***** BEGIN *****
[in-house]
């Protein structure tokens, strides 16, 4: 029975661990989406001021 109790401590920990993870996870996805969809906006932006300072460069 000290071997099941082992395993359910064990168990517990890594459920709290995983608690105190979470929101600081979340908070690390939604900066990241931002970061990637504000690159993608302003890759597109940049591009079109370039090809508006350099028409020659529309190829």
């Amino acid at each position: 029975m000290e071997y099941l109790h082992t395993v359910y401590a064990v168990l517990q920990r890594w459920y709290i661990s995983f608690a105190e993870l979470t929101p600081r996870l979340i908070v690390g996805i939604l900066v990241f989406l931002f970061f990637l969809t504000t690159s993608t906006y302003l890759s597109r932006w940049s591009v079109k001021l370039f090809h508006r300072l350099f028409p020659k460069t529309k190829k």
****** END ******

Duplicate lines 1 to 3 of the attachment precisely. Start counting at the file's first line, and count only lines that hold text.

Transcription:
[in-house]
């Protein structure tokens, strides 16, 4: 029975661990989406001021 109790401590920990993870996870996805969809906006932006300072460069 000290071997099941082992395993359910064990168990517990890594459920709290995983608690105190979470929101600081979340908070690390939604900066990241931002970061990637504000690159993608302003890759597109940049591009079109370039090809508006350099028409020659529309190829």
């Amino acid at each position: 029975m000290e071997y099941l109790h082992t395993v359910y401590a064990v168990l517990q920990r890594w459920y709290i661990s995983f608690a105190e993870l979470t929101p600081r996870l979340i908070v690390g996805i939604l900066v990241f989406l931002f970061f990637l969809t504000t690159s993608t906006y302003l890759s597109r932006w940049s591009v079109k001021l370039f090809h508006r300072l350099f028409p020659k460069t529309k190829k």